This week, school back in full swing, homework, meetings, forms due, schedules not-so-slowly filling up, our daughters were, understandably, overstimulated and tired. And I probably was too, not having made most of my writing deadlines.
One afternoon, the girls were in a doozy of a mood — and after a string of very disobedient moments of theirs, I tried to give them a bit of advice, a lesson, after what had just happened.
But as we drove in the car, they completely ignored mommy, laughed off all instruction, gave me smart-aleck answers, if answering at all. And it was the same for quite some time after we got back home.
Sure, they were excited and tired from all the new events of a new year, but they were very aware of their actions. They were pushing my buttons, and they knew it. And they were punished, of course — electronics taken away, privileges suspended.
But on my end, the bad thing was that I lost it.
I talked angrily at them for their disrespect and disobedience, their choice to be totally oblivious to me. And although I usually don’t like to be preachy or angry, here I was both. I was at my wit’s end and found myself compelled to share the verse that immediately came to mind, even though I wasn’t going about it very graciously.
“You know what it says in the Bible, girls? It says don’t throw away your pearls to swine, to pigs, because all they’ll do is walk all over them in the mud. Because pigs don’t know how valuable a pearl is. All they care about is the slop they eat.”
“I don’t get it,” one of them said.
I tried again. “When I give you a bit of wisdom, or advice, and you laugh or ignore or make fun of it, it’s like I’m giving you a pearl, and you’re the pig who stomps all over it in the mud. It’s a total waste.”
The older one got it.
The younger one was still thinking.
“That’s how you’re acting. Remember the pearl pendant necklaces Daddy just got for you on our vacation? It’s like throwing those into the mud and having pigs walk all over them. You’d hate that, wouldn’t you.”
“Yeah,” they both said.
“It would probably make Daddy sad, too, wouldn’t it,” I said.
“Yes,” they said.
“That’s how I feel: I’m sad when you don’t listen to what I say. It’s like you’re throwing my gift in the mud, too.”
“You don’t want to be like those pigs, do you,” I said.
“Then listen to the advice that I give you. That Daddy gives you. That your grandparents give you. We’re not perfect, not at all, but we know how to take care of you.”
“So what is the wisdom, the pearl, I just gave you?”
“Don’t give pearls to pigs?” the younger one said.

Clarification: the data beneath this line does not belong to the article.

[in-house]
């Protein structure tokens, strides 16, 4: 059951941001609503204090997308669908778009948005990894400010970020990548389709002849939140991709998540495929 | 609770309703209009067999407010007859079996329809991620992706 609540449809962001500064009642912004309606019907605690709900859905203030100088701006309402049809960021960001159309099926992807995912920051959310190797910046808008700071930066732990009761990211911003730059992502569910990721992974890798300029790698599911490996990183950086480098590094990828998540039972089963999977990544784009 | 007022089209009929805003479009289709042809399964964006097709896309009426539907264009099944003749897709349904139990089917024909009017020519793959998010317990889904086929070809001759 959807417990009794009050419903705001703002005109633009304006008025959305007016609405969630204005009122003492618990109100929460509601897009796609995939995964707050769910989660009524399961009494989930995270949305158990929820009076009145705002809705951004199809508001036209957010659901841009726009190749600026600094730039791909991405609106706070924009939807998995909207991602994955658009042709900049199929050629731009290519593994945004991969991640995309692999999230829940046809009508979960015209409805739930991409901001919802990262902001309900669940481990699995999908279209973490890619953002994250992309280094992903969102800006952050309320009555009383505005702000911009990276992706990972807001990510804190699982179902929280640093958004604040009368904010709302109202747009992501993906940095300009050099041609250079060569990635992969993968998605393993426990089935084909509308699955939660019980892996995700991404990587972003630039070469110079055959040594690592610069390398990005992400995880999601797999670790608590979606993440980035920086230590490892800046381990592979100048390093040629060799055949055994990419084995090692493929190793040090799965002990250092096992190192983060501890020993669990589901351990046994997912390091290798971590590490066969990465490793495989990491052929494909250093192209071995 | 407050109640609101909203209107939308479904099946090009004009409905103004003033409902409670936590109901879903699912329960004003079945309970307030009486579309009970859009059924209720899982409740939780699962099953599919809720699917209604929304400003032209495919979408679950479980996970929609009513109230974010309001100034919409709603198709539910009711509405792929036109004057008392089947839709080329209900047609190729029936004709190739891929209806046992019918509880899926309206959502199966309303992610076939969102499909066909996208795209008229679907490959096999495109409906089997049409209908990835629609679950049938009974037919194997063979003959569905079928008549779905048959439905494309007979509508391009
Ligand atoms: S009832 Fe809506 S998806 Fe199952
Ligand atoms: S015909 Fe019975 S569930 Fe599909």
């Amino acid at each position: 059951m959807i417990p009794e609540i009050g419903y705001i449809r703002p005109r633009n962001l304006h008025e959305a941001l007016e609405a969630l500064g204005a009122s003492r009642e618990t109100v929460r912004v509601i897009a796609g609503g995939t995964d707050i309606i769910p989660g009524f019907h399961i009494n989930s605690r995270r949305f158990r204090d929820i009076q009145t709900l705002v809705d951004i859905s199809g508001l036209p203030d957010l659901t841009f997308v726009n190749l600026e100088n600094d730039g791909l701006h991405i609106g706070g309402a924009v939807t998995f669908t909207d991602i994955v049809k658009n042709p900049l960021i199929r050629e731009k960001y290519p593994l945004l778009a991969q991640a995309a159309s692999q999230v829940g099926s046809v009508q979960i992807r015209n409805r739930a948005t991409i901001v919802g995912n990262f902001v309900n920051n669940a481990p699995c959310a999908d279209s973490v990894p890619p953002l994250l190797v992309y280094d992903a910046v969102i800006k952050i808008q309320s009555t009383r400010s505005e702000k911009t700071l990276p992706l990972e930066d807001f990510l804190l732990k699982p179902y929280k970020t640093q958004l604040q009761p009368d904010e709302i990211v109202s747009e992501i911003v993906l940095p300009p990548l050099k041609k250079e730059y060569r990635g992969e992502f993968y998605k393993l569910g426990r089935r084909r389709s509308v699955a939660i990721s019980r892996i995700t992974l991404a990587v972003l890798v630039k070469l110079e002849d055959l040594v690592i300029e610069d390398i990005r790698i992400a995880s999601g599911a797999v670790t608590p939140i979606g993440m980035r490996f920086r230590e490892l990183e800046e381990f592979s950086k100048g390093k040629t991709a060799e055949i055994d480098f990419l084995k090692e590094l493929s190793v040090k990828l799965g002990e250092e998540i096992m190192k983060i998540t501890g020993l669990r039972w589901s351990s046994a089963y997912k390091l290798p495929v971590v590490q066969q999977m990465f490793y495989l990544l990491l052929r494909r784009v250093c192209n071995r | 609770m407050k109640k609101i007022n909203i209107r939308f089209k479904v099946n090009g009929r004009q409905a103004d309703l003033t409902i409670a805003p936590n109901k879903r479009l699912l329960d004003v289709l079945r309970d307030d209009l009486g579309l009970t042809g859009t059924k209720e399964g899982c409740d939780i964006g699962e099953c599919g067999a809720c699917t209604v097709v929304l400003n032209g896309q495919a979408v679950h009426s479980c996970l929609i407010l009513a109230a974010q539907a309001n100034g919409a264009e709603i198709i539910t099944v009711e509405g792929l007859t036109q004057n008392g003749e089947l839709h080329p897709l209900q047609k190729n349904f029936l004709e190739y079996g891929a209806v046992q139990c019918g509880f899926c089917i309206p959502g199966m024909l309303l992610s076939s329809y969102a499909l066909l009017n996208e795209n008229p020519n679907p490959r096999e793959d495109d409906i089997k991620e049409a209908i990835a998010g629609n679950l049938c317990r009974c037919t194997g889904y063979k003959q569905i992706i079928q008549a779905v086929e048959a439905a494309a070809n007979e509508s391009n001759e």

“Okay…” I started.
“Don’t ignore the important things you tell us,” the older one said.
“Yes,” I said.
We all stayed silent for a while.
The next night, again probably due to fatigue, our younger daughter was having one of those nights, crying for no reason, refusing everything — toothbrush, medicine, getting into PJs, everything — even though we were actually going to bed early. For each rebellion, I took away a day of videos, riding bike with the neighbor, and other things. Then she’d cry more, even though she brought it all on herself. The world was coming to an end. Everything was so unfair! But she was so tired, so out of it; it was obvious. Poor girl just wasn’t herself.
And with what was clearly God’s strength and not my own, I met her completely illogical, tear-stained comments with composure, one by one, for nearly a half-hour, until she finally relented, settled down and went to bed. Normally I would have lost my patience, but I just took away privileges instead and kept giving love. I wasn’t sure which one was more shocking — me being patient or her relenting. But it happened. And for the first time in a while, I went to bed right after the girls did, wiped out.
The next morning, I talked to them.
“You know, girls, that whole thing that happened last night?”
“Yeah,” they both said.
“Did you notice I didn’t raise my voice?”
“I know, right? We totally noticed,” the older one said.
I winced, because unfortunately raising my voice is my weakness when they go on the disobedience rampage. I was even more resolved.
“That’s how I’m going to try to be from now on,” I said. “Instead of raising my voice, I’ll just take things of yours away. And give them back when you’ve earned them back.”
They said “Okay.”
“But I need your help,” I said. “Since you girls know that sometimes I can be impatient, please try your best to listen the first time I ask you something. I think we get more done and have more fun when you listen the first time. All of us will be happier when you listen better and when I’m more patient. What do you say?”
My older daughter grabbed a bit of air with her fist and slid her fist into her pocket carefully.
“What are you doing?” I asked.
“Mommy, you just gave me a pearl.”
And that three-way embrace, with my two precious pearls, couldn’t have lasted long enough.
Matthew 7:6 – Give not that which is holy unto the dogs, neither cast ye your pearls before swine, lest they trample them under their feet, and turn again and rend you. KJV
(This post originally appeared on this site on 8/31/14.)